A snow globe, C02 packages, mayonnaise and knives of all shapes and sizes made up just a small fraction of the random items seized from the carry-on luggage of Kelowna International Airport passengers this week.
While some of these items are eyebrow raising the real reason they were hauled out and put on display in the airport’s lobby Thursday is to remind passengers of rules that have been in place for over a decade.
Mathieu Larocque with the Canadian Air Transport Security Authority said the airport is about to hit peak volumes with spring break when contraband items — like liquids over 100 ml or something sharp — get caught up in the security screening process it gets bogged down.
“It adds an extra minute or two minutes to the screening process,” Larocque said. “And it can make a big difference when there are a lot of passengers.”
Larocque said he understands many of the items end up in carry-on baggage unintentionally.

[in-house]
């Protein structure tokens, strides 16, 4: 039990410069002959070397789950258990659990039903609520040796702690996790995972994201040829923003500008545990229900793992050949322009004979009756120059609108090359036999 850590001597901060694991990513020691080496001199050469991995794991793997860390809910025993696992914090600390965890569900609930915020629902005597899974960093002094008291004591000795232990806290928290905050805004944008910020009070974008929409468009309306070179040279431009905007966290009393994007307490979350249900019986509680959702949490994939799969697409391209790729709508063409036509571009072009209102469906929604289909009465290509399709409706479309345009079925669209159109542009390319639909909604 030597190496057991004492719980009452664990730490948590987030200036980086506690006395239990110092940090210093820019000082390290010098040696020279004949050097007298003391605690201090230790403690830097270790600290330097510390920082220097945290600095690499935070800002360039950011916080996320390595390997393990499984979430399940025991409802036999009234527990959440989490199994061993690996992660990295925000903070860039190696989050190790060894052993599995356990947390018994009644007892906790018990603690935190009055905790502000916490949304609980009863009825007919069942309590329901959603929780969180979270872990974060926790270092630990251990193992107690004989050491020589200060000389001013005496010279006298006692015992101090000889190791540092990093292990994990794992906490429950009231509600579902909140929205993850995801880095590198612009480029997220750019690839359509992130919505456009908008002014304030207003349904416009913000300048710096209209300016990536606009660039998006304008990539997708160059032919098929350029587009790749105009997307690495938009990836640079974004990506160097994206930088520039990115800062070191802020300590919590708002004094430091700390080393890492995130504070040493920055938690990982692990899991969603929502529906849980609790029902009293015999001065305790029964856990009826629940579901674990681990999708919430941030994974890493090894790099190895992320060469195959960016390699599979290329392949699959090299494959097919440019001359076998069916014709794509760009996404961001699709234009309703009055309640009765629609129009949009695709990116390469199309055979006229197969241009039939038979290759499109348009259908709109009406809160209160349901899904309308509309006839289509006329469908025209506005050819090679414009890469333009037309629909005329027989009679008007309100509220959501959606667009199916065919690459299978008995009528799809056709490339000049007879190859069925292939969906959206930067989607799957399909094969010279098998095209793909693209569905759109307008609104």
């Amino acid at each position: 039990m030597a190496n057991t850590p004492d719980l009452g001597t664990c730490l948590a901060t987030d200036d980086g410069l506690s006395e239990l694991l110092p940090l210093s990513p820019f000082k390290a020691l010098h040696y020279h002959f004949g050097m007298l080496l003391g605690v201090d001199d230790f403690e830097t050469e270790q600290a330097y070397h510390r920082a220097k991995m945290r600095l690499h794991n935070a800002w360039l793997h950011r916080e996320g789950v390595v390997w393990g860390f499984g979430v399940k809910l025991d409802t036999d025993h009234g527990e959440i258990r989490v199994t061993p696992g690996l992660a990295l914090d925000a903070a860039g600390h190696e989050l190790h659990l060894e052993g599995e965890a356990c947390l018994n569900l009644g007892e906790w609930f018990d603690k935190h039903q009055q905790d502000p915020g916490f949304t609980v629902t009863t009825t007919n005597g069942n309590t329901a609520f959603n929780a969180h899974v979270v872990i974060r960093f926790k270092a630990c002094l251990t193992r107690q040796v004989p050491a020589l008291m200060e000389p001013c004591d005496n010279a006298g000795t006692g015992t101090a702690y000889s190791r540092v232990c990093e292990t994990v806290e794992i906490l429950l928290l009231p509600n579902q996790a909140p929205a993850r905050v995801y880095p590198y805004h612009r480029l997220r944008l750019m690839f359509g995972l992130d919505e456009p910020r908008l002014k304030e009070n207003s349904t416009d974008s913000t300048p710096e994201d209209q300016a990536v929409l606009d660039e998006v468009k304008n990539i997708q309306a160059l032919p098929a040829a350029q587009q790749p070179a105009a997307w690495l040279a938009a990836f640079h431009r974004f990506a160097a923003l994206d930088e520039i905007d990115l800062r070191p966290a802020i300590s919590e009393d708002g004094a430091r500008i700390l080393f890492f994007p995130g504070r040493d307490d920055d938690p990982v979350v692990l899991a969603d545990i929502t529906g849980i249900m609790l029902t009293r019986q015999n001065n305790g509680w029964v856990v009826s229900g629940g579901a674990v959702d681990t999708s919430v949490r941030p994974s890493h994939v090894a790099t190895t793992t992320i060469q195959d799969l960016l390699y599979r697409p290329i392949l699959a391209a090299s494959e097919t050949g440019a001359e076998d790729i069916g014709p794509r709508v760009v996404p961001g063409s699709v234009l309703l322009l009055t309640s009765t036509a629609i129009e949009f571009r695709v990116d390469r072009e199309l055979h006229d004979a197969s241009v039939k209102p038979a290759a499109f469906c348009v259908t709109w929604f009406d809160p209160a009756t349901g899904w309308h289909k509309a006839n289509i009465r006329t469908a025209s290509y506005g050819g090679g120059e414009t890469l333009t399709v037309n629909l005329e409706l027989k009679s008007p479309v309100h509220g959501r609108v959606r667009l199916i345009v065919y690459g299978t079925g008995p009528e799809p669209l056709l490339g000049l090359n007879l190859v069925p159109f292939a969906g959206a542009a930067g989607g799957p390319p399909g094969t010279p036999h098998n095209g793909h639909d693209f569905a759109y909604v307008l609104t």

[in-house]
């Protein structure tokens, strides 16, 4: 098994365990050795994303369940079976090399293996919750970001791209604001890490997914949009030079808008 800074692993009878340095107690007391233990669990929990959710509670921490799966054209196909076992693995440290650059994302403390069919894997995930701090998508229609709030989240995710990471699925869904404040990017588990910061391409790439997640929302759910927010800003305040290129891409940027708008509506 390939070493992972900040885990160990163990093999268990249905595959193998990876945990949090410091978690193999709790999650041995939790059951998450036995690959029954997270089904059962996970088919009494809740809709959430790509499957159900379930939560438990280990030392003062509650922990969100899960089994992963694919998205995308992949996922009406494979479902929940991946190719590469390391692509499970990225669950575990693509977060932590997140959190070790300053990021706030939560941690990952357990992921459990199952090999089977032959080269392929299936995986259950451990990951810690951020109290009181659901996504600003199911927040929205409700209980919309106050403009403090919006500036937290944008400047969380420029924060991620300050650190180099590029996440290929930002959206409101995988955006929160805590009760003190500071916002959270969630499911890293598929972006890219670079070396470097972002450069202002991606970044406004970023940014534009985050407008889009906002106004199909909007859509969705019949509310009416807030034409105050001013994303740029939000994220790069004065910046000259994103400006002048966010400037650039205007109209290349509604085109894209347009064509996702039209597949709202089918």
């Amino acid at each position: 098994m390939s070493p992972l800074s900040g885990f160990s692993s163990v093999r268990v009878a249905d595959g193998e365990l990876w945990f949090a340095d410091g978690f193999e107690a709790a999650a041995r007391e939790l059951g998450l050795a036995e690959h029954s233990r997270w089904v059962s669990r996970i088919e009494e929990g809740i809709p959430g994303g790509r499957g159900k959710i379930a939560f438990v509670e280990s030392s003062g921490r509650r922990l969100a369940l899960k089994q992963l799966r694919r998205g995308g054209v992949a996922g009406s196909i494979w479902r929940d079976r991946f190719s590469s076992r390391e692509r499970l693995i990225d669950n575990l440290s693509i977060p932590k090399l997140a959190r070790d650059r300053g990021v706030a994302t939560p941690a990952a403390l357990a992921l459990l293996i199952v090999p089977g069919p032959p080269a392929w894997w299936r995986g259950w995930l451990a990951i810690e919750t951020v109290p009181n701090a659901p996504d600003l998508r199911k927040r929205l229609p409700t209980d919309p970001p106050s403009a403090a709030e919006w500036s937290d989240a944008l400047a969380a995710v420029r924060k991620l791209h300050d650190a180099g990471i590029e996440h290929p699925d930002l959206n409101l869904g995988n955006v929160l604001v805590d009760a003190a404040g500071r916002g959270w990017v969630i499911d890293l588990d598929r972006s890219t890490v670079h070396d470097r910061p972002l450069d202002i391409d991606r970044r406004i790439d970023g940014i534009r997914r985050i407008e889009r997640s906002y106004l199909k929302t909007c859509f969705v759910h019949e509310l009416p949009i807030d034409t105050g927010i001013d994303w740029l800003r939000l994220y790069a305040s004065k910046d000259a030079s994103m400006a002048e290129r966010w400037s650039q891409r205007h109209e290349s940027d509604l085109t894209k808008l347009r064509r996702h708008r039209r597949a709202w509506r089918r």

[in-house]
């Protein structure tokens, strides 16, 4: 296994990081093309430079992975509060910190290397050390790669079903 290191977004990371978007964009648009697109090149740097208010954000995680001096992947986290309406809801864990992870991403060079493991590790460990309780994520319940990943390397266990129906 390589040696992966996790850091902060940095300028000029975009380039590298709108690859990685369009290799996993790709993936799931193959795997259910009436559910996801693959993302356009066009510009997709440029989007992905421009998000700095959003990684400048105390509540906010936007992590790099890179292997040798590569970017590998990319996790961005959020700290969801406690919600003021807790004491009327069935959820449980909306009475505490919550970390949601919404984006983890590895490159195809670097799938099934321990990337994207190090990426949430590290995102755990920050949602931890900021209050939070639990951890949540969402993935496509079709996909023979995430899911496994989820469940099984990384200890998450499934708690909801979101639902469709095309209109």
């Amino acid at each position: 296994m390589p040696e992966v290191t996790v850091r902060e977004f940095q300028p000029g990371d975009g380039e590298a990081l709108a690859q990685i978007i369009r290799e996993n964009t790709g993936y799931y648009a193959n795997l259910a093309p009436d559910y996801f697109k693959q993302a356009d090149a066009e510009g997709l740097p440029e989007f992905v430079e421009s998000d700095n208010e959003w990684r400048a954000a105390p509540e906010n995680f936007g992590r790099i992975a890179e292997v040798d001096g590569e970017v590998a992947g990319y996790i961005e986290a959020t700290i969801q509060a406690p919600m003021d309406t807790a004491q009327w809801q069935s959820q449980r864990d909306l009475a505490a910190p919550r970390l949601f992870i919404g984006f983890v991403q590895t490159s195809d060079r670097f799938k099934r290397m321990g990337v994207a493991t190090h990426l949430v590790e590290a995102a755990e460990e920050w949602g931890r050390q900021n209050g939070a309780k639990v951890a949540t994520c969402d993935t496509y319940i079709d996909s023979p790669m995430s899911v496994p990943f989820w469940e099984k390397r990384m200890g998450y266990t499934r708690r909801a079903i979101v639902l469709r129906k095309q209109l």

“In the vast majority of cases it’s forgetfulness and that’s why we want to remind passengers to know the rules, make sure they double check their carry on bags.”
In other cases with things like “shaving cream, sunscreen and other food items, people may not associate them with the rules.”
There are, he said, some exceptions, too.
If you have a child under two years old you can pack milk and juice for the trip. Medications are also exempt from the 100 ml rule.
Airport Director Sam Samaddar said the airport will have extra staff on to deal with the uptick in traffic for March break, but it is still the busiest time of year.
More than 4,000 passengers are expected to pass through security during spring break’s busiest days, which is significantly more than the usual 2,600 to 2,800 a day.
He added that it’s been a record period of growth for the airport, which has seen around a 10 per cent increase to overall traffic.
If you go to www.catsa.gc.ca/home you can find a full listing of the items allowed on flights and download an app that will keep you apprised of security wait times at airports across the country.